IPv6 opens doors for B2B collaboration

The new IPv6 internet protocol addressing scheme will be critical for expanding digital collaboration among organisations, says Murray Milner, principal of Milner Consulting.

Business-to-business collaboration with suppliers and customers is becoming an engine of productivity and efficiency and is as important as increased internal efficiency, he told the CIO Summit in Auckland last month during a presentation titled "Connectivity for Productivity -- Securing Communications".

However, this means organisations are increasingly gaining entry to one another's computer systems in the cause of smooth commercial collaboration. Also, outsourcing of ICT services is expected to grow at about 4.5 percent a year for the next five years. All this makes it clear that "the enterprise no longer stands alone in the security field".

The perimeter-based security model typified by the static firewall is no longer adequate, he says. A mechanism of authorisation is needed, dictating who has access to what part of the system and who can perform what actions; so is authentication, to verify an access seeker is who they say they are, and an audit to make sure correct procedures have been followed. Procedures for response to any breach need to be carefully thought out.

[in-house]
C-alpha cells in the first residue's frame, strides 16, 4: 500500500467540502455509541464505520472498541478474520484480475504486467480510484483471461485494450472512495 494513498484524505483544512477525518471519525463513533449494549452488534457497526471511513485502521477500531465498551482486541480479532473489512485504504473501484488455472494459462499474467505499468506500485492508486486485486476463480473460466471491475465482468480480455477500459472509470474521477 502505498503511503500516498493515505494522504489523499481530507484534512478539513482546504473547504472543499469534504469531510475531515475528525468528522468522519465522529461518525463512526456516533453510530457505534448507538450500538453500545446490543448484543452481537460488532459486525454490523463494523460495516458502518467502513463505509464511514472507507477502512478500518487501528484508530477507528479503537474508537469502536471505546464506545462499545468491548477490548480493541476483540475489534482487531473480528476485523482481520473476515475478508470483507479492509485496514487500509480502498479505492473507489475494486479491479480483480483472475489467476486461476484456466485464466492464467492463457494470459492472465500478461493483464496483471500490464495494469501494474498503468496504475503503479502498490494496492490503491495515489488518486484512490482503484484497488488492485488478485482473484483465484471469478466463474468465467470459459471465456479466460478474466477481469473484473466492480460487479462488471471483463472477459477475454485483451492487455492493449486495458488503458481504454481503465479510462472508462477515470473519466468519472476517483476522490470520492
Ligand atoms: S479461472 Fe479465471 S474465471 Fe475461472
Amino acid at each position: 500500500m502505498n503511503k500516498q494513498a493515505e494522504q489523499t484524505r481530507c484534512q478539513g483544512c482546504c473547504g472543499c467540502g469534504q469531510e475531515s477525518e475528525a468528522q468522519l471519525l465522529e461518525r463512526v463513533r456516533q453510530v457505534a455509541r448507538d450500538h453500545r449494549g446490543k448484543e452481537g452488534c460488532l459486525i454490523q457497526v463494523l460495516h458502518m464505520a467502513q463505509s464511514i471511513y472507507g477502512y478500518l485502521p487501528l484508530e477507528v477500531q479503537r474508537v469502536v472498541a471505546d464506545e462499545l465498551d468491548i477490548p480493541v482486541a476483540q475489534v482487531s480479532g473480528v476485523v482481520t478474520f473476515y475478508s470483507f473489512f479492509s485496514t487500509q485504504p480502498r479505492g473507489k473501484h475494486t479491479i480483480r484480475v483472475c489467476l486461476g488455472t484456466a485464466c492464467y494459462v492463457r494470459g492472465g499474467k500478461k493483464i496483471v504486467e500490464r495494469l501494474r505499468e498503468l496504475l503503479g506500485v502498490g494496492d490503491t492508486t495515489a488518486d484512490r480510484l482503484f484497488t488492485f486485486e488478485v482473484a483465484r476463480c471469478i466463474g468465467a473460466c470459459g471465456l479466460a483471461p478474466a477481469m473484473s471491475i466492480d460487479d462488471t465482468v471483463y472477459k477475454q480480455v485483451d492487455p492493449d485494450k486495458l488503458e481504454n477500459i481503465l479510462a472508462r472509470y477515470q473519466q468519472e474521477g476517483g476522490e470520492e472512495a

However, with a low level of communications an immediate problem presents itself. Many organisations will operate with their own internal repertoire of IPv4 addresses and have been able to rely on network address translation (NAT) for comparatively infrequent communication with the outside world, he says.

In the world of increasing collaboration, access from one organisation's address space to another's will be much more frequent, and the chances of not striking a conflict between internal addresses is minute. NAT can still be used in theory, but in a sector such as health, where there are literally thousands of co-operating partners, it will become impossibly cumbersome.

IPv6, he says, is an efficient answer to the problem, since it provides enough addresses for every device across the globe to have one of its own, and there is no need for translation.

However, in an introduction to Milner's address, conference chairman and InternetNZ president Peter Macaulay asked how many organisations represented in the audience had an IPv6 implementation strategy; one hand went up.

As part of InternetNZ's promotion of IPv6 adoption, it will conduct a hui on August 19, 20 and 21 in Auckland, Wellington and Christchurch respectively. Former ICANN chairman Vint Cerf, now an "evangelist" for Google, will preside over the Auckland and Wellington events.

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